The Room

By Conrad Aiken 1889–1973 Conrad Aiken
Through that window — all else being extinct
Except itself and me — I saw the struggle
Of darkness against darkness. Within the room
It turned and turned, dived downward. Then I saw
How order might — if chaos wished — become:
And saw the darkness crush upon itself,
Contracting powerfully; it was as if
It killed itself: slowly: and with much pain.
Pain. The scene was pain, and nothing but pain.
What else, when chaos draws all forces inward
To shape a single leaf? . . .

                                  For the leaf came,
Alone and shining in the empty room;
After a while the twig shot downward from it;
And from the twig a bough; and then the trunk,
Massive and coarse; and last the one black root.
The black root cracked the walls. Boughs burst the window:
The great tree took possession.

                                   Tree of trees!
Remember (when time comes) how chaos died
To shape the shining leaf. Then turn, have courage,
Wrap arms and roots together, be convulsed
With grief, and bring back chaos out of shape.
I will be watching then as I watch now.
I will praise darkness now, but then the leaf.

“The Room” from Selected Poems by Conrad Aiken.  Copyright © 1925, 1952 by Conrad Aiken.  Oxford University Press.  Used by permission of Brandt & Hochman Literary Agents, Inc.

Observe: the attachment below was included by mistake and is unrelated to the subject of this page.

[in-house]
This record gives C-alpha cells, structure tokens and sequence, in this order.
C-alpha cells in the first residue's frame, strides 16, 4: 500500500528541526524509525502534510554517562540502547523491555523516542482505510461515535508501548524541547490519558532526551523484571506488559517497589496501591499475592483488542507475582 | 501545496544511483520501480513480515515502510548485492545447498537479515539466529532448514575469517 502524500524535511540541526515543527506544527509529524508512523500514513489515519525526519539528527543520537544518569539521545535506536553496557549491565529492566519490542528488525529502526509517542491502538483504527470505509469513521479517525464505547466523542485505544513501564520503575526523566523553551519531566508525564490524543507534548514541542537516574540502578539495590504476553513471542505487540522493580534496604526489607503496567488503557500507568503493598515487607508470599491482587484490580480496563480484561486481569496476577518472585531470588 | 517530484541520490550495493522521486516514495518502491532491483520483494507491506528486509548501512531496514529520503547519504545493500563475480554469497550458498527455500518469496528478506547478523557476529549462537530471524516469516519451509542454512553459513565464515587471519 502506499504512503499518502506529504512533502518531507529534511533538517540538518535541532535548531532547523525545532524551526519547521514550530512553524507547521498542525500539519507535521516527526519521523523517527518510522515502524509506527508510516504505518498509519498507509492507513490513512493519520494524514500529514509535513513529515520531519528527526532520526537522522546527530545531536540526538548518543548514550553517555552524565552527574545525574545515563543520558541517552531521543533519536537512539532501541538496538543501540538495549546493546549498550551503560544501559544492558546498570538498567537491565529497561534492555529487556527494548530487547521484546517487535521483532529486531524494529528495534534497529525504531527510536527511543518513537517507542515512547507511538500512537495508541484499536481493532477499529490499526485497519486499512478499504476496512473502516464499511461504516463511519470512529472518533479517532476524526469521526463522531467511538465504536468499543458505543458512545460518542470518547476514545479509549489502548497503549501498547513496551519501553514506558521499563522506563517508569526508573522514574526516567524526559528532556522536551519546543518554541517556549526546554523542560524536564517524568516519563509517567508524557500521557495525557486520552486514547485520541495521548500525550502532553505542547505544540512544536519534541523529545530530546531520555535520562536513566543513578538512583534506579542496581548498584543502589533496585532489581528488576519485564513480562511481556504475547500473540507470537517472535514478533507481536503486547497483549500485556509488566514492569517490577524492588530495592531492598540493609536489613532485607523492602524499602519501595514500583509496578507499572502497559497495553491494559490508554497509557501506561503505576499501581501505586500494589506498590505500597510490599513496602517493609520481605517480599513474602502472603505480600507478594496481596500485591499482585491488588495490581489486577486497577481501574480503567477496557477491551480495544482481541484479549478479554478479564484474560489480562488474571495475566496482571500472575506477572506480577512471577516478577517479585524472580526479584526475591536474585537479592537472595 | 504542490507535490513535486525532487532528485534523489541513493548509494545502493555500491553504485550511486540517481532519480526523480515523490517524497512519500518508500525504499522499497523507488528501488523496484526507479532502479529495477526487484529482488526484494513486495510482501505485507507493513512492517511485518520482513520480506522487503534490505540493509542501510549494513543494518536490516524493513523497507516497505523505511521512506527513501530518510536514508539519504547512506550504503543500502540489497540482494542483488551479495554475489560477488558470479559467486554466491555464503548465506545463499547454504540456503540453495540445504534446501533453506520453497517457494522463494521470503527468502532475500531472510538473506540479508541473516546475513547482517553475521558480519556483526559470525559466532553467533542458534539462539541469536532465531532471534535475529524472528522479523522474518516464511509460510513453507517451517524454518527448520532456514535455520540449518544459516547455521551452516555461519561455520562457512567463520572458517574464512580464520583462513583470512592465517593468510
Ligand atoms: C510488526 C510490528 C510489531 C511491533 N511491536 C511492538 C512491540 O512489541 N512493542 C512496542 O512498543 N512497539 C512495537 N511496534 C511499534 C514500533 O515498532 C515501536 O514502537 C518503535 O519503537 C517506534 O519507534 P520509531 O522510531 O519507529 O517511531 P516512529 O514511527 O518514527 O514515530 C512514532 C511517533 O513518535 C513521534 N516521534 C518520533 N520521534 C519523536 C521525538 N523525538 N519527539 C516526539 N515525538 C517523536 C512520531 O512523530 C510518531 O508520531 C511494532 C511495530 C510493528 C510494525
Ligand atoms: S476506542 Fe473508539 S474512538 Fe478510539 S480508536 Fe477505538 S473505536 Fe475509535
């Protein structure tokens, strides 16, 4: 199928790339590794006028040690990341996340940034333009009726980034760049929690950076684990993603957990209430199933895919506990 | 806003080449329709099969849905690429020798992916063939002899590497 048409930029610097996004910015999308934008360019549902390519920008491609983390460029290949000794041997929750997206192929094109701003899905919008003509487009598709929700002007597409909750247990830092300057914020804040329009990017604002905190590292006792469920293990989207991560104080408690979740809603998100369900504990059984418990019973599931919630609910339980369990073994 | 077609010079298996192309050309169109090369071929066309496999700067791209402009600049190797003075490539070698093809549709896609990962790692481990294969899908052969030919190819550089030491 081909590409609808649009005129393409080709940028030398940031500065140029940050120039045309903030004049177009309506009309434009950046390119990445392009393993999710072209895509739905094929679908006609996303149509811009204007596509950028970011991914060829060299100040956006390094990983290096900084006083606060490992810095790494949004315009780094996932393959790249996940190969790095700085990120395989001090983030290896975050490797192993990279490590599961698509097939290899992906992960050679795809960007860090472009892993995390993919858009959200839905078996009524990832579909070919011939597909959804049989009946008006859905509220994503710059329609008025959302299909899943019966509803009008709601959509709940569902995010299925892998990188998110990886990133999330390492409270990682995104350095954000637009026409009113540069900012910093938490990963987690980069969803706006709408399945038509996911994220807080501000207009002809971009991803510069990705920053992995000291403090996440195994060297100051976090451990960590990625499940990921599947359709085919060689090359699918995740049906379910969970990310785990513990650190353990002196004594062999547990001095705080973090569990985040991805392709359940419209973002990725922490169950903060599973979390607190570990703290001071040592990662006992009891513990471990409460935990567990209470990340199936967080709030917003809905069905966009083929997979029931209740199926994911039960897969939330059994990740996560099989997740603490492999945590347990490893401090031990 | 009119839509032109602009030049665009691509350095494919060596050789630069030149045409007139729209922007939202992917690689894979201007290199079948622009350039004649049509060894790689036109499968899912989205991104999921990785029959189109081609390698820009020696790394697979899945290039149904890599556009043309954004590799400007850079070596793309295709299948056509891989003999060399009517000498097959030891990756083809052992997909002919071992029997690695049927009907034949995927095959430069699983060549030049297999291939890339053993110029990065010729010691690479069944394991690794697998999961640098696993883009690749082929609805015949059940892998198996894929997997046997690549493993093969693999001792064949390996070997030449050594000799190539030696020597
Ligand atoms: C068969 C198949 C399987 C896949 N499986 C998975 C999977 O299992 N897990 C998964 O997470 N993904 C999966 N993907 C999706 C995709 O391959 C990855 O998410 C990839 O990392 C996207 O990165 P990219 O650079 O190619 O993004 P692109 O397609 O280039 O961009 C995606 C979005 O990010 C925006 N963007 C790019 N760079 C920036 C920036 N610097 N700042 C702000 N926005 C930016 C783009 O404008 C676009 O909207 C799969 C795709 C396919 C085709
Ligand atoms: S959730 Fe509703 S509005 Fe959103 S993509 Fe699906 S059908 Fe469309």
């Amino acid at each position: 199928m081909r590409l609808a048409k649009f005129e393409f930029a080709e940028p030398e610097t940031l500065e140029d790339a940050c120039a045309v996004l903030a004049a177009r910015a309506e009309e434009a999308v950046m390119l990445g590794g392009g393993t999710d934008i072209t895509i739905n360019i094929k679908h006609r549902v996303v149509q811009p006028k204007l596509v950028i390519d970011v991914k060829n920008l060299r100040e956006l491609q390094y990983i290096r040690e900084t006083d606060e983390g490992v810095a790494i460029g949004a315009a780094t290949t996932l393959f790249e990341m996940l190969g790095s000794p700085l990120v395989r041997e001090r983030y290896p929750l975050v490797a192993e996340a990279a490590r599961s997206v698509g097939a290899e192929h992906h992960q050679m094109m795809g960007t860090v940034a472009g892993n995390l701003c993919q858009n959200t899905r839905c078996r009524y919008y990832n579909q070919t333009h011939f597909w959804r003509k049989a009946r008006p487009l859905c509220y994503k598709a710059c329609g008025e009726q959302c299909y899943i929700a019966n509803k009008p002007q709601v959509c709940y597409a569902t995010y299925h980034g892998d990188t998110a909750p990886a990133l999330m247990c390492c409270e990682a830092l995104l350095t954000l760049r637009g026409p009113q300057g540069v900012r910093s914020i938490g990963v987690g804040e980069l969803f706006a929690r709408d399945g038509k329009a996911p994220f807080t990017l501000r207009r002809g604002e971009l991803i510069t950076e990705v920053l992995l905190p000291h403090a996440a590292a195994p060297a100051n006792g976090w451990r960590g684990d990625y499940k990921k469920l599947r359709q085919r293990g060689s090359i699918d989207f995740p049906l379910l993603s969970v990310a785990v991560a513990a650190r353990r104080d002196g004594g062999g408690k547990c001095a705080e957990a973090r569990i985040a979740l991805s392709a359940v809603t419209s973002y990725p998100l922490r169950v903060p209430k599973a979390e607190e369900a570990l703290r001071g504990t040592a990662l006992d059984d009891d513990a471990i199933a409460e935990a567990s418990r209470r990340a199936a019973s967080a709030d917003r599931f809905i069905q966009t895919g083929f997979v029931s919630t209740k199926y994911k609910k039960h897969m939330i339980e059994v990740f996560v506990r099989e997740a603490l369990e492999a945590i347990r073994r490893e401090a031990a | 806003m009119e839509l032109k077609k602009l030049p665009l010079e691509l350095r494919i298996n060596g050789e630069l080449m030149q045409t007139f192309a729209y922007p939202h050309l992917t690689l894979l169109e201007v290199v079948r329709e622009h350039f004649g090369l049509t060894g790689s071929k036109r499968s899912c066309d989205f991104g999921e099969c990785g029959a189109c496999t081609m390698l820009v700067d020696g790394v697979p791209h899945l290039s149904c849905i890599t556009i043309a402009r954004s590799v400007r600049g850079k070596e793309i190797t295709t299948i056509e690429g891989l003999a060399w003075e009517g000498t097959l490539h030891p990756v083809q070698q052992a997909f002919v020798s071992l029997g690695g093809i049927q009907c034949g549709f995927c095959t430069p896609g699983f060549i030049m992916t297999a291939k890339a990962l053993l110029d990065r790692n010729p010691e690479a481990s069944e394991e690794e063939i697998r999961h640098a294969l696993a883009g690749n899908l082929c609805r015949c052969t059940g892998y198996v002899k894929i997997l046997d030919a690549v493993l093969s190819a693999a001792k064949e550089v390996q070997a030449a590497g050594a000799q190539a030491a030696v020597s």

Source: Selected Poems (Oxford University Press, 1925)

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Poet Conrad Aiken 1889–1973


Subjects Nature, Trees & Flowers, War & Conflict

 Conrad  Aiken


Although he received the most prestigious of literary awards, including a Pulitzer Prize in 1930 for Selected Poems and a National Book Award in 1954 for Collected Poems, along with the critical acclaim of some of the most respected writers and critics of his time, Conrad Aiken never became a truly popular poet. This fact puzzled his admirers and, indeed, Aiken himself, who never lost his self-confidence and who always denied . . .

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SUBJECT Nature, Trees & Flowers, War & Conflict


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Originally appeared in Poetry magazine.

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